1. Show up early for practice and warm up by focusing on basics (jogging, stretching, close-in-shooting, passing off a wall, etc).

  2. Stay late after practice (cool down properly, work on what wasn’t working during the previous hour, take 50 foul shots, etc.).

  3. Ask your coach, or his/her assistant, what you can work on to get better. It’s amazing how this small question can make a big difference. It quickly reveals things about your game that you likely didn’t know or see, and it indicates a level of interest in learning that coaches will never forget. But be genuine; don’t ask if you are only hoping to impress the coach. After all, every coach eventually moves on leaving just you, a basketball, and a hoop. And when that happens, it’s only a matter of how hard you work — and how smart you are about the practicing you perform.

Have a great 2018-19 season!


In a New York State of Mind

So I am headed away this weekend with my dearest pal PJ for what we hope will be a terrific vacation.  We've taken this trip before.  But it never gets old.  

Other crave beaches, or the Vegas strip, or all-inclusive resorts as their preferred getaway spots, but for me (and PJ) it's New York City.  And not just Manhattan, but all five boroughs.  Especially, the neighborhood of Harlem.  I don't go because its hip or even because of the rich cultural history in the north end of Manhattan (altho I do recommend "On the Shoulders of Giants", by Kareem if you want a fantastic history of the Harlem Renaissance).  

I go for the basketball.

I could tell you about my fascination with the playground game and how it's burned bright for decades (I recently picked up my old copy of "The City Game" and saw that I'd noted the date I first picked up that bible of ball: 2004).  Let me instead share with you the start of a long article I am working on.  The first few paras here give you a decent idea of where I am headed, literally and figuratively, and why NYC's playgrounds - especially those you reach after crossing 110th street - are such a special destination for me...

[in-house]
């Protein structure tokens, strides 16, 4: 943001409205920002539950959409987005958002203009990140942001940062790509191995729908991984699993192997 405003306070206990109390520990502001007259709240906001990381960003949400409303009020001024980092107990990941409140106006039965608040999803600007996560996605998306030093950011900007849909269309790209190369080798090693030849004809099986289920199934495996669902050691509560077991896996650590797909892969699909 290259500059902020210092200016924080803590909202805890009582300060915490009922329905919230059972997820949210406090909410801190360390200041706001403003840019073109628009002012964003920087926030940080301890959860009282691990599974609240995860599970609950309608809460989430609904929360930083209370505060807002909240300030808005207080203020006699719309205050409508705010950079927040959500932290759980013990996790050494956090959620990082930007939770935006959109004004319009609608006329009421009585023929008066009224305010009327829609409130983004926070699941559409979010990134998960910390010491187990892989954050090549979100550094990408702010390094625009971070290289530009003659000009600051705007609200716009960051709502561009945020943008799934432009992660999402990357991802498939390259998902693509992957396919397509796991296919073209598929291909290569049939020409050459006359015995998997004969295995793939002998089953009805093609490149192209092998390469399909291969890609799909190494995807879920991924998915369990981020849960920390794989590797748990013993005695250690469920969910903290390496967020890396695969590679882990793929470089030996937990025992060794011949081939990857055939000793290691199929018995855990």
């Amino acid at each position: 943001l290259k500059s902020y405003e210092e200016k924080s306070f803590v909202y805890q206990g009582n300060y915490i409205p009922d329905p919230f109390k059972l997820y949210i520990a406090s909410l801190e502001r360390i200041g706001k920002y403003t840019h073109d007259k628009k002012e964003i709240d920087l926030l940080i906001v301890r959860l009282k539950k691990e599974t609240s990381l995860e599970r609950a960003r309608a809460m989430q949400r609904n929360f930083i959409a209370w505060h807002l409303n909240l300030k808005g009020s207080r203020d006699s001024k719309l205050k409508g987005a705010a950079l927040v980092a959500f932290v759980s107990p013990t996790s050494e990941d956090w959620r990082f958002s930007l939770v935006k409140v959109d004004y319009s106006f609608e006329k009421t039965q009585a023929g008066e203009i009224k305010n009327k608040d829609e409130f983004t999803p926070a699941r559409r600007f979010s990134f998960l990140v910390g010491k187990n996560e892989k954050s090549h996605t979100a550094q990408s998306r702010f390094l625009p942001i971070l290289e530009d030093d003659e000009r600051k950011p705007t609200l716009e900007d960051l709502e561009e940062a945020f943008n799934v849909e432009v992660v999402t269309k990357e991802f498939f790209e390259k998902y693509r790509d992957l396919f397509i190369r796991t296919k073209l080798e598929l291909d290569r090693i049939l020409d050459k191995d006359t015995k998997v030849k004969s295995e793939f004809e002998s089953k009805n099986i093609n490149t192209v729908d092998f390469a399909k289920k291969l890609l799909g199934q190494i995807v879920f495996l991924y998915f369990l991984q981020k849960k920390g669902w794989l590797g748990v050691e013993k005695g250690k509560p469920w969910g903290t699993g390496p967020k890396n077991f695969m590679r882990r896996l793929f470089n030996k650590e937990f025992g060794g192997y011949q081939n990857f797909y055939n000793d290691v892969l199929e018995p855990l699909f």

Travelling to Rucker Park is, for the die-hard basketball fan, akin to a person of deep faith making a pilgrimage to Jerusalem.  The fabled basketball court at 155th and Frederick Douglass Boulevard in the Harlem has long been the home of basketball's version of the gods.  A place where fans have pressed up against the chain-link fence or sat on roofs with their feet dangling perilously over the edge as they watched some of the best basketball players in the world put on displays of sheer athleticism that became the stuff of basketball lore.  This is where “Jumpin” Jackie Jackson rose to the challenge and snatched a quarter off the top of a backboard.  This is where a lean and afro-ed Julius Erving came (from Philadelphia) and operated so beautifully he earned the nickname “Dr. J”.  And the Internet still racks up hits from those who want to see clips from the night Kevin Durant played in a Rucker league game and dropped a silky 66 points under the floodlights as fans went berserk. 

Rucker is a holy place for those who follow urban basketball.  But as with any fundamentalist hotspot it’s also a place to be approached with a degree of caution.  Rucker can be a raucous and even dangerous place when competition gets heated, fans get hyped, and the mercury rises.  So on a warm summer afternoon, as I emerge from the subway and step into the afternoon sun and approach the park, with its worn swings and teeter-totters and the high, rusty fence that surrounds the single court, I am overcome by a mixture of excitement and fear.  Mine is a nervous swirl of emotion fueled by my deep reverence for this place in hoop history — that, and the knowledge that fans here do, on rare but bloody occasions, wield hand-guns and shoot each other.


My Greatest Basketball Moment

The best stories, like the best jokes, take a circuitous route.  The words circle back in a way that surprises and pleases the audience.  So it is with the story of my greatest experience in basketball. 

It started back in the early 1990s when I signed up to coach a 12-and-under boys team in the southend of Halifax.  I didn’t have any input on the composition of the team; I just volunteered, then took my whistle to the old gym behind Canadian Martyrs Church on the appointed night and was met by my team.  A few practices into the season it became clear that I didn’t have many great players, but I did have an abundance of great athletes.  And, I noted happily, to a person I had great boys.  

At the time I was about 23 years old and had enjoyed the tutelage of a number of great coaches over the years.  I knew, looking at my kids in the gym on those first few Fall nights, that I couldn’t teach them anything about athleticism.  And I didn't know a lick about instilling or enhancing a kid's character.  What I could foster were a few skills and a sense of team spirit.  So we set out together on a season-long journey that saw us get better and better each week as we developed a mutual trust and deep respect for one another.